Canaveral National Seashore contains cultural resources that reflect Florida history since 2000 BC.

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HISTORY OF THE COUNTY OF BREVARD

THE 57,661 ACRES of Canaveral National Seashore is located on the Atlantic coast of Florida and owns land in Brevard and Volusia counties. The communities of Edgewater and New Smyrna Beach are just beyond the northern limit of Seashore, Oak Hill adjoins Seashore to the northwest, and Titusville is just west of the southern limit. (NPS image)

BREVARD CONTY, FLORIDA – Cape Canaveral and the central Florida coast were among the first North American lands encountered by European explorers in the early 16th century. Spanish adventurers named the region Cape Cañaveral, which means canebrake. The area north of Cape Canaveral, the Spanish called Los Mosquitos for the stinging and pesky insect that still thrives in the area.

The 57,661 acres of Canaveral National Seashore are located on Florida’s Atlantic coast approximately 25 miles south of Daytona
Beach and just over 50 miles east of Orlando. The Seashore owns land in Brevard and Volusia counties.

The communities of Edgewater and New Smyrna Beach are just beyond the northern limit of Seashore, Oak Hill adjoins Seashore to the northwest, and Titusville is just west of the southern limit. Along the eastern edge of the Seashore is a narrow ribbon of barrier island.

Behind the dunes of the island, the Mosquito Lagoon estuary washes the shores of the oceanfront island and Merritt Island to the west, which is actually a peninsula stretching south of Oak Hill and separated from the mainland by Indian River.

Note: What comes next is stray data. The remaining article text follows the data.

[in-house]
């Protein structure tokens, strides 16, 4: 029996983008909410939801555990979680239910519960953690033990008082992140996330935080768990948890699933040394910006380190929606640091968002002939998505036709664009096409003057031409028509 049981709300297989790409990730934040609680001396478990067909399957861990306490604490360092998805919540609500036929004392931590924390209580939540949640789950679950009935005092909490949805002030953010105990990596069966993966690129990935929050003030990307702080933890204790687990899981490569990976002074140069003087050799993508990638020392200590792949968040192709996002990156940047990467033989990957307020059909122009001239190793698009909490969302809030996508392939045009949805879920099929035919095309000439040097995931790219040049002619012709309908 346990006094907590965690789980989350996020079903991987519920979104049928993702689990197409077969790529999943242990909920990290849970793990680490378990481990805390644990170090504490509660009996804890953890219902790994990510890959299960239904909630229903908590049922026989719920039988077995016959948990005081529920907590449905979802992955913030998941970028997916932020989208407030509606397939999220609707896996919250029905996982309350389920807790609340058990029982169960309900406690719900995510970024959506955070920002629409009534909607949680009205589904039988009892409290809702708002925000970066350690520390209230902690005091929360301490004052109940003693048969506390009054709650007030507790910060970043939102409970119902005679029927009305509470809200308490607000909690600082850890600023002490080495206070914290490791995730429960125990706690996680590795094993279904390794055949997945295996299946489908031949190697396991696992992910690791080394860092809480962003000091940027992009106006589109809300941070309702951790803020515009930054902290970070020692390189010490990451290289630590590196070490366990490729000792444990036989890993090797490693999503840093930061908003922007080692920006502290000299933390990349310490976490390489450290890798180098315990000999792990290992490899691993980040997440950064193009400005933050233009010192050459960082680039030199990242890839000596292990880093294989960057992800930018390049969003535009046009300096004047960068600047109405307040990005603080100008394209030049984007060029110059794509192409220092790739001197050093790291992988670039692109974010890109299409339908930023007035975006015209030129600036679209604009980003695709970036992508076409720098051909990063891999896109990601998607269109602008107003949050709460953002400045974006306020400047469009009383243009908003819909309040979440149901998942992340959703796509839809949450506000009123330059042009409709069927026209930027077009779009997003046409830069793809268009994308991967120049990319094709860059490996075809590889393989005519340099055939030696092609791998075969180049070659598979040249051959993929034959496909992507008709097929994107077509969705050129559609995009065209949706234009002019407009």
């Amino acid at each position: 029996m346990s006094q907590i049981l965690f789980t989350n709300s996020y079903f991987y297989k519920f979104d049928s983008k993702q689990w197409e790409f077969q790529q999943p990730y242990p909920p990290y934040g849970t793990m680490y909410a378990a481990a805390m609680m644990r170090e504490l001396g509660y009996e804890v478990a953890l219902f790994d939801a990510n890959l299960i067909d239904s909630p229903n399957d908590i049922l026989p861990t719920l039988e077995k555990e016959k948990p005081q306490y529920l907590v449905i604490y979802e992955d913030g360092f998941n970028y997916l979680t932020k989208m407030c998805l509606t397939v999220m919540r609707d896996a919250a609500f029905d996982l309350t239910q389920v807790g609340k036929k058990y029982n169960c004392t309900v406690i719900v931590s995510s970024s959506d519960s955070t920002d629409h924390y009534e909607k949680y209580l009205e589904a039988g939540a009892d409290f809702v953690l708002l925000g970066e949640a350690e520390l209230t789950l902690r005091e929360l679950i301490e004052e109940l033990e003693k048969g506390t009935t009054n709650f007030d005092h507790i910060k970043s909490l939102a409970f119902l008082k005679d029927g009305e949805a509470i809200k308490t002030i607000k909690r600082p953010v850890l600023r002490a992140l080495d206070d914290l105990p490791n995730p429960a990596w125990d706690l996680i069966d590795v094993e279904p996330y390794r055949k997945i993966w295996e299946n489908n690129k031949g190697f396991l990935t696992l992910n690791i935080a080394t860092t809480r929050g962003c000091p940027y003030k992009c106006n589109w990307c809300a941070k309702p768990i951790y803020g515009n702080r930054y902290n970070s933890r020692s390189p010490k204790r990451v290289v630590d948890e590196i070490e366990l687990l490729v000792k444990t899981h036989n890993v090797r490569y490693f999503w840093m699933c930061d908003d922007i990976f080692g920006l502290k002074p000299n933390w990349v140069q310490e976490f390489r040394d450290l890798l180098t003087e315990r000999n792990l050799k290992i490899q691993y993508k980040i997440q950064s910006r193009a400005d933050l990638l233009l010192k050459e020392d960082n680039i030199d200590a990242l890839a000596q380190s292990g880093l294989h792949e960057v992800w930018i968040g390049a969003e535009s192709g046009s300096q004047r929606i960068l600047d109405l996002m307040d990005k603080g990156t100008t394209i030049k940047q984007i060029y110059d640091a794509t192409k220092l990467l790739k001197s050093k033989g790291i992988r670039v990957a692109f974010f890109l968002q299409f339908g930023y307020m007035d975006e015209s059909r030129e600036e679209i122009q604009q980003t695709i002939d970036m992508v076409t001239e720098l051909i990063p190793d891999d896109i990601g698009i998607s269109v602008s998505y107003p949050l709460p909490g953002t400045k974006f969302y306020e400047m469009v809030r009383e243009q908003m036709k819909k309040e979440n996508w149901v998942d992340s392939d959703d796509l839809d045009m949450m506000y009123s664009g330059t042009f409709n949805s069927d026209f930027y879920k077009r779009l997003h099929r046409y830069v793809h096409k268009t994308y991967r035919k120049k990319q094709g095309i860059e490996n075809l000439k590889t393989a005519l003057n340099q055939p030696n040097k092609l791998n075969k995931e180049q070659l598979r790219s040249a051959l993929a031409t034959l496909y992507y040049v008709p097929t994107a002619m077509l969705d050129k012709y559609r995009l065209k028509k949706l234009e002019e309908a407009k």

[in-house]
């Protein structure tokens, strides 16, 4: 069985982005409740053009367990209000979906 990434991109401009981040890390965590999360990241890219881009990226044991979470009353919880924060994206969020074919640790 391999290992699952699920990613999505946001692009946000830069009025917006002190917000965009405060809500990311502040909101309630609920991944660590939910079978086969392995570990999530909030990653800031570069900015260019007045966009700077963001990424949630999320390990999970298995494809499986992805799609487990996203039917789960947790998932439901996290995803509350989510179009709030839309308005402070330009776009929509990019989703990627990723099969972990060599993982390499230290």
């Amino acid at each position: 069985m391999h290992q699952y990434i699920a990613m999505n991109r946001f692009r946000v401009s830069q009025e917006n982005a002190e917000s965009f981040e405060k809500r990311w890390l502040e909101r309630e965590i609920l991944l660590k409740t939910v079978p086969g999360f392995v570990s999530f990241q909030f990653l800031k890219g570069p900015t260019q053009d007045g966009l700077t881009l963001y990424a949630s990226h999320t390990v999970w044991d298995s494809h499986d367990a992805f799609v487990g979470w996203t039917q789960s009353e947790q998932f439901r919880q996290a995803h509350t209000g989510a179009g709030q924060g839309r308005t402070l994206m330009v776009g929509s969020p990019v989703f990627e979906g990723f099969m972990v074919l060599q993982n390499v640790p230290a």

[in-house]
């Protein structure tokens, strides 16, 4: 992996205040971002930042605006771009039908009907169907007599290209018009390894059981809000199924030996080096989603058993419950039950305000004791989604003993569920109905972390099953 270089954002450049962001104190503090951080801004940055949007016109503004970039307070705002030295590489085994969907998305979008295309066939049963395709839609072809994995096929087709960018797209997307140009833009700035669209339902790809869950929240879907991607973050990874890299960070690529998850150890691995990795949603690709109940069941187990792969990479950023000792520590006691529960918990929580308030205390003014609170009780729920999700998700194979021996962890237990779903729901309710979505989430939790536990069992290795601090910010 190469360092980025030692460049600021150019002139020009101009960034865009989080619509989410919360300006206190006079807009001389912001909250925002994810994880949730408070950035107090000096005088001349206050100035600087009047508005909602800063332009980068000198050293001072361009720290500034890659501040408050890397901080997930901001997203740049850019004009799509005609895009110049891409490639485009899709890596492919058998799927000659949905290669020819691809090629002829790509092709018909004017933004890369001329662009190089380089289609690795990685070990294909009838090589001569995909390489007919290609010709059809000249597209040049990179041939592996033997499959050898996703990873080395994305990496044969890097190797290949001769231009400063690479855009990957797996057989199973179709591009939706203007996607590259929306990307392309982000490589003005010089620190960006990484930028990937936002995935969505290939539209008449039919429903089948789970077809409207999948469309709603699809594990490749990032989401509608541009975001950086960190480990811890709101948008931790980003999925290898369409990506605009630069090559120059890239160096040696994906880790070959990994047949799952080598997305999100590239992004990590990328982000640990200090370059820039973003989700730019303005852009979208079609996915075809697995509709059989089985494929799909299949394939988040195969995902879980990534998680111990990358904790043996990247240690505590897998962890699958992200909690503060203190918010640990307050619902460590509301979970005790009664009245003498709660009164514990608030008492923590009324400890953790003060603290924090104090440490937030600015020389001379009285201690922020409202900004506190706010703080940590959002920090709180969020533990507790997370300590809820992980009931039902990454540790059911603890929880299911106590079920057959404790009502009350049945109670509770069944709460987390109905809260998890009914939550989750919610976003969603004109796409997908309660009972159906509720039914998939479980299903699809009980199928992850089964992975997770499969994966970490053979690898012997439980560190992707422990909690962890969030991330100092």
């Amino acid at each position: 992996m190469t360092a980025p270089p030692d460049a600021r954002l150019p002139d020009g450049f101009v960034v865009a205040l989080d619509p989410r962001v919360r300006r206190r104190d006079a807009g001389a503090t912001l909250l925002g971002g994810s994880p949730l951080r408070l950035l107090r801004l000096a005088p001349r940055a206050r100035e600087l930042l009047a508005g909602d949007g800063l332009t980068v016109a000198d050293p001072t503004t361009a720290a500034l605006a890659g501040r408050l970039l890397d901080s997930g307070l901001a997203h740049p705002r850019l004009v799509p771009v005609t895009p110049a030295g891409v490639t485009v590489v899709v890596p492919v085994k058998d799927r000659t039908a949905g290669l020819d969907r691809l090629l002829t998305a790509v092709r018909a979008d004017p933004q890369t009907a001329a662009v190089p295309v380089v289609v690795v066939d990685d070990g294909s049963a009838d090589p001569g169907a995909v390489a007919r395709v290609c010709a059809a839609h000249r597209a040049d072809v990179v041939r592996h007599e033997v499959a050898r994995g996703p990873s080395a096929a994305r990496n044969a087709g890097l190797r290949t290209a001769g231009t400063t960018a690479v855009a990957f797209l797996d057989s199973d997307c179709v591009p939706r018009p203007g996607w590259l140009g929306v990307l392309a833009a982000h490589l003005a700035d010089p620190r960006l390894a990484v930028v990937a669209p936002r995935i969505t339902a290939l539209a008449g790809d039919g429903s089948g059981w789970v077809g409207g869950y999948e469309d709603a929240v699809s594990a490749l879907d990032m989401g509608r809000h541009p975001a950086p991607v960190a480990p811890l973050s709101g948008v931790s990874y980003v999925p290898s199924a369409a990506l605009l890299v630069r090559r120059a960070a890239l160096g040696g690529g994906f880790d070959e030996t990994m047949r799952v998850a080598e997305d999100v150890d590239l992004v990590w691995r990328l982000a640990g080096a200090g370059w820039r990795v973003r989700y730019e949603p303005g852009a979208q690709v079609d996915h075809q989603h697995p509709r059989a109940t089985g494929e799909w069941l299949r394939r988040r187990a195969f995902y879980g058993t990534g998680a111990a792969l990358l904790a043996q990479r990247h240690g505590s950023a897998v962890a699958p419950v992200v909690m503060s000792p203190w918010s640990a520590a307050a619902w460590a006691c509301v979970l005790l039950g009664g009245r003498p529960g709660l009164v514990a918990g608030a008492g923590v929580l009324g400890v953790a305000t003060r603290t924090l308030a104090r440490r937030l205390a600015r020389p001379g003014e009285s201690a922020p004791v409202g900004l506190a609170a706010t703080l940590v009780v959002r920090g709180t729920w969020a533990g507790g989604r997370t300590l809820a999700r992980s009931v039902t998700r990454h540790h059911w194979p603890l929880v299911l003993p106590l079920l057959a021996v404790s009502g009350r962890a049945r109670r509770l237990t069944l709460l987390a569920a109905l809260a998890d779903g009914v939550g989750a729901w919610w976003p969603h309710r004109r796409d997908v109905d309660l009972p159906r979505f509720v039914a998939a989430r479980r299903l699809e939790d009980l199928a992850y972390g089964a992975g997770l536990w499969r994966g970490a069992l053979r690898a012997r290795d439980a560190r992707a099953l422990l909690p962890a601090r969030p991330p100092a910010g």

Canaveral National Seashore was authorized by the 93rd Congress in the Act of January 3, 1975 and a general statement of the purpose of the Seashore is included in Section 1 of the Act:

That in order to preserve and protect the outstanding natural, scenic, scientific, ecological and historical values ​​of certain lands, shores and waters of the State of Florida and to enable the use and enjoyment of outdoor recreation by the public , it is hereby established the Canaveral National Seashore.

THE 57,661 ACRES of Canaveral National Seashore is located on the Atlantic coast of Florida and owns land in Brevard and Volusia counties. The communities of Edgewater and New Smyrna Beach are just beyond the northern limit of Seashore, Oak Hill adjoins Seashore to the northwest, and Titusville is just west of the southern limit.

The Seashore evolved from land acquired by the federal government to house its aerospace program facilities at Cape Canaveral. A belt of vacant land around the facilities was necessary for safety and security, so today these lands are available for public recreation, unless the aerospace program requires it.

While the needs of the space program may have been the immediate spur to the creation of the Canaveral National Seashore, the National Coastal Initiative dates back to the 1930s.

While the NPS underwent substantial expansion after 1933, serious thought was first given to setting aside undeveloped parts of the country’s coastline as units of the national park system, but before the entry of the country in World War II, only the Cape Hatteras National Seashore had been licensed.